What is in this article?:
- DoD, Pratt & Whitney Agree to New F135 Contract
- Milestone in Production, Value
- Sixth extension covers 38 engines
- Deliveries start in Q4
- Price trending downward
The F-35B “short takeoff and vertical landing” (STOVL) variant of the Joint Strike Fighter jet, during takeoff from the deck of the USS Wasp during a recent developmental test.
The U.S. Department of Defense and Pratt & Whitney finalized a $508-million contract modification that authorizes the jet-engine builder to proceed with construction of the sixth series of F135 propulsion systems — the engines that power the F-35 Lightning II Joint Strike Fighter.
The so-called “low rate initial production” (LRIP) contract covers 38 total engines, and the new costs include program management, engineering support, production non-recurring effort, sustainment, and spare parts.
This contract modification pushes the total funding for the sixth series of engines to $1.1 billion.
The F-35 Lightning II is a single-engine jet with stealth capability used by the U.S. Air Force, U.S. Navy, U.S. Marine Corps, and Great Britain’s Royal Air Force, for ground attack, reconnaissance, and air defense missions. Lockheed Martin is the primary contractor for the jet-building program. The Defense Dept. stages its construction orders, to manage costs and to accommodate design changes and other supply and demand issue.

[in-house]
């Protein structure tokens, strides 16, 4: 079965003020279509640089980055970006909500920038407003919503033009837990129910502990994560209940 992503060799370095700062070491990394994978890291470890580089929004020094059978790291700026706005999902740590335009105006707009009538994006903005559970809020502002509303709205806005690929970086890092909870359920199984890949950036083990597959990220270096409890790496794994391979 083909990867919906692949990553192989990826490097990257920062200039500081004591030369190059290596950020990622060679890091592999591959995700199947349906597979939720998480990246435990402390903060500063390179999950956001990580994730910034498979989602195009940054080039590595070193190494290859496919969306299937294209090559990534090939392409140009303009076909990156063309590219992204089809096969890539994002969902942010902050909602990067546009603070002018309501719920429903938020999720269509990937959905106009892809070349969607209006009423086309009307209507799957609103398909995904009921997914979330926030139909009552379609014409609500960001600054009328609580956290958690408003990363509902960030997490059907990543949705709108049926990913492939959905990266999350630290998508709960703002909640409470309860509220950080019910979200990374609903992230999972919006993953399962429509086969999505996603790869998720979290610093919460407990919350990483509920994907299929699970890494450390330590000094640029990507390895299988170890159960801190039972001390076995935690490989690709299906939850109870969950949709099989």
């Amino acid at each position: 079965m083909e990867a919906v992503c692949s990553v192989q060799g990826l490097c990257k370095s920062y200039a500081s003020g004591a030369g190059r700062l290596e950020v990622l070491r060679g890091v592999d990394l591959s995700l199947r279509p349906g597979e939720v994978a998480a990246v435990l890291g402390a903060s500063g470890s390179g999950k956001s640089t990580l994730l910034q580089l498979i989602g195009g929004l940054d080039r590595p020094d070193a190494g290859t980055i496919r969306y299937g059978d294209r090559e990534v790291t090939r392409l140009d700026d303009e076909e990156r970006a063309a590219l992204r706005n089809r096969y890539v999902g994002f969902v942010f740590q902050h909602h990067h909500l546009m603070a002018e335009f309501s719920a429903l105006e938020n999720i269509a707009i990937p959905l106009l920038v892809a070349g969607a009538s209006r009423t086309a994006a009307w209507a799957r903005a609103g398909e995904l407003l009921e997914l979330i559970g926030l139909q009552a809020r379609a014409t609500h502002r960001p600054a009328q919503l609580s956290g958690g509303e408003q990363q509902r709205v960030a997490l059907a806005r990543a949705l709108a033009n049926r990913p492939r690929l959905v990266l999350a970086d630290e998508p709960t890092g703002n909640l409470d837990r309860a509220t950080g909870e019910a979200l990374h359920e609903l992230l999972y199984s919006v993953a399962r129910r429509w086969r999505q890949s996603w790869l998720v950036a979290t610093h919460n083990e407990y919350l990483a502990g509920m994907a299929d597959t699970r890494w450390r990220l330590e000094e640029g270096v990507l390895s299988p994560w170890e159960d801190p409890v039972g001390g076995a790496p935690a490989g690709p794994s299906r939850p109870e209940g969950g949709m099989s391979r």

Pratt & Whitney builds the engines at its Middletown, Conn., complex, the site of several production programs for military and commercial contracts. To date, it has delivered 115 F-35 engines.
Deliveries of LRIP 6 engines will begin in the fourth quarter of this year.
The 38 engines in this contract include 36 engines in different variants for installation, and two of the conventional takeoff and landing (CTOL) version, for use as spares.
The U.S. Air Force will receive 18 CTOL engines in the contract. The U.S. Navy will receive seven carrier variant (CV) engines, and the U.S. Marine Corps will receive six short takeoff and vertical landing (STOVL) engines. The LRIP 6 contract also includes the three CTOL propulsion systems for the Italian defense forces, and two more for the Australian forces.